The prolific nature of Benjamin Britten’s operatic and vocal output makes it is all too easy to forget that prior to the phenomenal success of Peter Grimes in 1945, he was primarily known as a composer of vividly orchestrated instrumental music. Tying in with the 100-year anniversary in 2013 of the composer’s birth, we here present two such works, performed by the BBC Philharmonic under Edward Gardner. Tasmin Little and Howard Shelley are the soloists in the Violin Concerto and Piano Concerto, respectively.
These concertos reflect two very different sides to the composer’s character. The Violin Concerto, which Britten completed in 1939, is essentially tragic and weighty in tone, perhaps reflecting his growing concern with the escalation of war-related hostilities. On the other hand, the Piano Concerto, written the previous year, is generally lighter and brighter, more transparent and simpler in style.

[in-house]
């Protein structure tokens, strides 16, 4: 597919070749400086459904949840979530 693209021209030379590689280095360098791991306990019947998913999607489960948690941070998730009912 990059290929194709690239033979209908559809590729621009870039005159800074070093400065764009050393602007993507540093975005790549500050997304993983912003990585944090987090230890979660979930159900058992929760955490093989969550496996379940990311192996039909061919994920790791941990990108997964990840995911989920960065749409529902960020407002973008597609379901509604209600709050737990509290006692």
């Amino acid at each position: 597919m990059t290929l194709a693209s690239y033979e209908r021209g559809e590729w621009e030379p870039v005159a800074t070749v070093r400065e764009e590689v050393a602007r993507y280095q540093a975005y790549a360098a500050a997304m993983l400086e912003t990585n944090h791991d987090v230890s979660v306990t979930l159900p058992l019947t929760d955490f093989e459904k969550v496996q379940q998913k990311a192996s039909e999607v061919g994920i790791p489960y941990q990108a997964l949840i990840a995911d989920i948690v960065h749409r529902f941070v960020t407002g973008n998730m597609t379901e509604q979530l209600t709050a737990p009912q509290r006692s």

On this album we have recorded the Piano Concerto in Britten’s familiar revision of 1945, but we also include the original third movement, ‘Recitative and Aria’, which Britten replaced with a new and extended movement entitled ‘Impromptu’. Howard Shelley writes of the decision Britten made to revise the concerto: ‘Why he found it necessary to replace the slow movement, I cannot quite understand – as far as I am concerned both options are masterpieces, and with this in mind we have also recorded the original version, which is fantastical and fabulous, jazzy and endlessly dramatic.’
The Violin Concerto was the first composition Britten completed after arriving in the US in 1939. Our soloist, Tasmin Little, writes of the work: ‘One of the miracles of the piece is the way that the structure is conceived as an ongoing journey. Britten does not conform to the usual pattern of the classical concerto... rather the shape of the work emerges organically as each thought leads invariably to the next. A favourite moment of mine is near the end of the first movement where the violins play the opening melody and I weave in and around them with delicate pizzicato.’